Nearly a mile long and 25 stories high, “Freedom” will be the largest vessel to ever sail the seven seas. Freedom will dwarf the Queen Elizabeth II and become a permanent home for 50,000 people. “Walk in a straight line for about 12 minutes,” “If you don’t dawdle, you’ll cover slightly less than a mile. Now, make a right turn and walk beyond the length of two football fields. Duplicate these lines to make a rectangle, then look up to the height of a 25-story building. This is what Freedom will be.
“Freedom will be large enough to bring on more than 50,000 residents, 15,000 employees, 20,000 day guests and still have four times as much roaming-around square footage per person as the most modern cruise liners,” Nixon says during POPULAR MECHANICS’ visit to see how his ambitious plan is progressing. Taller than the highest buildings in most American cities and topped with a runway that can handle jets, Freedom may someday be the globe-trotting address for 17,000 homes and 4000 businesses.
Its dimensions are so colossal that it will have to be assembled at sea. Once it’s built, Freedom will circle the earth every two years, following the balmy breezes as it approaches the world’s major ports. The wealthiest of her “citizens” will leave their 15-ft. by 80-ft. ocean-view apartments and board their private jets or yachts for jaunts to shore. Meanwhile, the 15,000 people who work aboard the ship will gear up for the next on-rush of day visitors anxious to shop at its duty-free stores and guests checking in to vacation in its hotels and time-share condominiums.
Once under way, life aboard Freedom will be more like living in a bustling city than being on a vacation cruise. Because of its size, the ship will have its own railway system. Courtyards set about its decks will create interior park and recreation areas. Nixon has calculated that the resident population can support its own local economy, which means that residents will, in many cases, also be operating businesses at sea, in malls throughout the length of the ship.
As might be expected, this plan for a ship capable of carrying as many as 115,000 people The reason is not simply a matter of Freedom’s proposed 4320-ft. length, which is nearly five times that of the currently largest cruise ship, Carnival Cruise Line’s 900-ft. Destiny, but the enormity of its mass. When naval architects compare ships, they speak in terms of tonnage rather than length. The Destiny displaces 100,000 tons of water. The largest vessel afloat, the supertanker Jahre Viking, displaces 564,739 tons. Freedom will displace 2.7 million tons.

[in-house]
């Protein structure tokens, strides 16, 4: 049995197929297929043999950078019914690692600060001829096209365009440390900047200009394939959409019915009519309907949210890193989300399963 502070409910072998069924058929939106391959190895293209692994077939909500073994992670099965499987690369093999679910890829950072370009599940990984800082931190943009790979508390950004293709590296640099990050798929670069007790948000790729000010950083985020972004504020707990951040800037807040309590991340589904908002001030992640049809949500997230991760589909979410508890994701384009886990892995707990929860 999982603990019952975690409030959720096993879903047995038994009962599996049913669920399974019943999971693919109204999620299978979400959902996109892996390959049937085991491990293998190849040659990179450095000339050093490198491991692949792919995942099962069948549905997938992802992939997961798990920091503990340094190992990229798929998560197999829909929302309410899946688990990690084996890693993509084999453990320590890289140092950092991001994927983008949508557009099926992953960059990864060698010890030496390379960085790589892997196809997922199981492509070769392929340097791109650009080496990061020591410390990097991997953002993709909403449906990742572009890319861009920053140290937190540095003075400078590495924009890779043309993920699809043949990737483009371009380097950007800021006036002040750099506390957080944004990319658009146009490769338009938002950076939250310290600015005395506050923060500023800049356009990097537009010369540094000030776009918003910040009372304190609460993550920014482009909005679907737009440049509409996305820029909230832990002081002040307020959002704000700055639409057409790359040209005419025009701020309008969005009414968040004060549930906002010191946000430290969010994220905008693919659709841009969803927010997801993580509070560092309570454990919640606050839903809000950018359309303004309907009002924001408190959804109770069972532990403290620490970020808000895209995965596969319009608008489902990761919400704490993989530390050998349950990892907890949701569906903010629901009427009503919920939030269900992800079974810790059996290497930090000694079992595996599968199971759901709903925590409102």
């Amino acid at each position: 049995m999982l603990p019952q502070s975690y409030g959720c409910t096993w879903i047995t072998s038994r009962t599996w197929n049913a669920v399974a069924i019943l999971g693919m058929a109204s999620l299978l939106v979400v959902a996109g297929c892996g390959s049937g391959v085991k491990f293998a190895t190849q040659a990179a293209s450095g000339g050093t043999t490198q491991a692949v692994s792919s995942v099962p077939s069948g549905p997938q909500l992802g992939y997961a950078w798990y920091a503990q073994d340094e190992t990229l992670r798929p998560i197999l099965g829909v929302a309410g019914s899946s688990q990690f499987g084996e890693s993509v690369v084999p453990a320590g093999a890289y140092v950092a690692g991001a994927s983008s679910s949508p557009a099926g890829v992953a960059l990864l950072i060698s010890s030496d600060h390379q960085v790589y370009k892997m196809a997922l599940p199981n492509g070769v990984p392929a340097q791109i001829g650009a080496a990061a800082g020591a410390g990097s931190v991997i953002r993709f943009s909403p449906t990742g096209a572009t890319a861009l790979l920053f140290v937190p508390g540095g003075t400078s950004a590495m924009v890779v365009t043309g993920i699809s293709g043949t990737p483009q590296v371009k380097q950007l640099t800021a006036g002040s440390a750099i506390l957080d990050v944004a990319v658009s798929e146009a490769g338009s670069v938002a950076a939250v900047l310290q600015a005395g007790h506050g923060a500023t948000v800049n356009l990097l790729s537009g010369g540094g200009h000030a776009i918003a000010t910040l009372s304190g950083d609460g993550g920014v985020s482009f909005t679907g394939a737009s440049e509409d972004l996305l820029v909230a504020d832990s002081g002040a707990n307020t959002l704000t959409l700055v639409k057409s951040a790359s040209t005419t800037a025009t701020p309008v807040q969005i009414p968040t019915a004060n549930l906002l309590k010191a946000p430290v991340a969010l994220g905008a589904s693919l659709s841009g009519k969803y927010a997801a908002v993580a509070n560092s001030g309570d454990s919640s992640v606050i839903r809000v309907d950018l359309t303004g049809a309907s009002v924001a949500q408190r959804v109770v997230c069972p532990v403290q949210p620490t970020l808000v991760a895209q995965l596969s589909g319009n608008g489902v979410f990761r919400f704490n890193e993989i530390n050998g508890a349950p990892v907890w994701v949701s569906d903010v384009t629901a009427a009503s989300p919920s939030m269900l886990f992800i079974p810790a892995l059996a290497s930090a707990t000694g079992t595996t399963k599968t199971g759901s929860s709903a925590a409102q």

Nixon says that while there are many factors that determine a beam’s maximum length, a steel beam can reasonably be expected to span a distance 15 times its height. “A ship with an effective depth of 80 ft. of hull [measured from keel to main deck] can theoretically span a maximum of 1200 ft.,” Nixon says. “On Freedom, the effective beam runs 350 ft., from the bottom of the ship to the aircraft runway.” The result is a 4320-ft.-long floating beam that draws 37 ft. of water as it rides atop waves, rather than plowing through them.
“We’re not doing anything new,” Nixon says. “We’ve taken technologies used in one area and applied them here.” Indeed, Nixon says that during World War II the Navy used floating docks longer than Freedom. More recently, Kvaerner, the Norwegian ship and oil platform builder, proposed that the U.S. Department of Defense build a 5249-ft. floating airfield capable of supporting 10,000 troops. Called SeaBase , it would use Kvaerner’s patented linking system to join three giant semi-submersible drilling rigs into a landing field.
Freedom promises to be as different from today’s oceangoing vessels as the Queen Elizabeth II is from the Mayflower. Starting with the keel, Freedom doesn’t have one. This backbone is missing because Freedom is constructed of 520 airtight steel cells. Each will measure 80 ft. tall. Depending upon its location, each will be 50 to 100 ft. wide and 50 to 120 ft. long. Assembled ashore on rails, they will be bolted together to form base units, each about 300 by 400 ft. These will then be floated out to sea and joined to form the completed base.
About 10 months after the start of construction on the first airtight cell, three base units will have been assembled at sea. At this point, the tempo of construction will increase. Meanwhile, on shore, four assembly lines will be dedicated to building airtight cells. At sea, work will begin on the 25-story superstructure. By the 17-month mark, the last base unit will be bolted in place and the 25th level completed.
Two years after the start of construction, 4000 of Freedom’s planned 21,000 units will be ready for Well, not exactly. Freedom won’t have the sort of boilers you find on traditional ships. She will be propelled by 3700-hp motorized units protruding through 100 of her watertight cells. About half of these will be shrouded propeller units. The balance will rotate 360 degrees, like those used on tugboats. At about $1 million each, these are among the world’s most expensive marine power plants. Using GPS, Freedom’s captain could simply sketch the ship’s route on a touch-screen and the $6 billion ship would find its own way.